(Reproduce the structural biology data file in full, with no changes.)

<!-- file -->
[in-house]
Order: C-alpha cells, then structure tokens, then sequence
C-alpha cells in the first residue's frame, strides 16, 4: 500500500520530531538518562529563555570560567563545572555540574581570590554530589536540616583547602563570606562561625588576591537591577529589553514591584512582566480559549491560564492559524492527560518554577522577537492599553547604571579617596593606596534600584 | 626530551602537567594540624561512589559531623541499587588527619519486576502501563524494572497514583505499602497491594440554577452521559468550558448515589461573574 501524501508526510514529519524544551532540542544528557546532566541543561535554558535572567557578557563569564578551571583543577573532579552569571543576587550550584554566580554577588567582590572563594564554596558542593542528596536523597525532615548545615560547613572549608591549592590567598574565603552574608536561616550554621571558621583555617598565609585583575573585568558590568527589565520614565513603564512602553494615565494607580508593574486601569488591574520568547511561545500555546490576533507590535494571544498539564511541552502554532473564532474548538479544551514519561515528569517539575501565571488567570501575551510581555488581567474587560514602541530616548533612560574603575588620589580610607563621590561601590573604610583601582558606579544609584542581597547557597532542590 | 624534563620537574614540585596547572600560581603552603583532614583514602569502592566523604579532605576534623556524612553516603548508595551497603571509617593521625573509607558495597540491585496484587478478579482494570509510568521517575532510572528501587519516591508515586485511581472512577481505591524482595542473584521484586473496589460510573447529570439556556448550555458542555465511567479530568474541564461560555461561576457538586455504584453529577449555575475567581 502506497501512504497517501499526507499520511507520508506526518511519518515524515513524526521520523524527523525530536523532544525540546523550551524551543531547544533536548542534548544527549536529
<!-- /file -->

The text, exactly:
[in-house]
Order: C-alpha cells, then structure tokens, then sequence
C-alpha cells in the first residue's frame, strides 16, 4: 500500500520530531538518562529563555570560567563545572555540574581570590554530589536540616583547602563570606562561625588576591537591577529589553514591584512582566480559549491560564492559524492527560518554577522577537492599553547604571579617596593606596534600584 | 626530551602537567594540624561512589559531623541499587588527619519486576502501563524494572497514583505499602497491594440554577452521559468550558448515589461573574 501524501508526510514529519524544551532540542544528557546532566541543561535554558535572567557578557563569564578551571583543577573532579552569571543576587550550584554566580554577588567582590572563594564554596558542593542528596536523597525532615548545615560547613572549608591549592590567598574565603552574608536561616550554621571558621583555617598565609585583575573585568558590568527589565520614565513603564512602553494615565494607580508593574486601569488591574520568547511561545500555546490576533507590535494571544498539564511541552502554532473564532474548538479544551514519561515528569517539575501565571488567570501575551510581555488581567474587560514602541530616548533612560574603575588620589580610607563621590561601590573604610583601582558606579544609584542581597547557597532542590 | 624534563620537574614540585596547572600560581603552603583532614583514602569502592566523604579532605576534623556524612553516603548508595551497603571509617593521625573509607558495597540491585496484587478478579482494570509510568521517575532510572528501587519516591508515586485511581472512577481505591524482595542473584521484586473496589460510573447529570439556556448550555458542555465511567479530568474541564461560555461561576457538586455504584453529577449555575475567581 502506497501512504497517501499526507499520511507520508506526518511519518515524515513524526521520523524527523525530536523532544525540546523550551524551543531547544533536548542534548544527549536529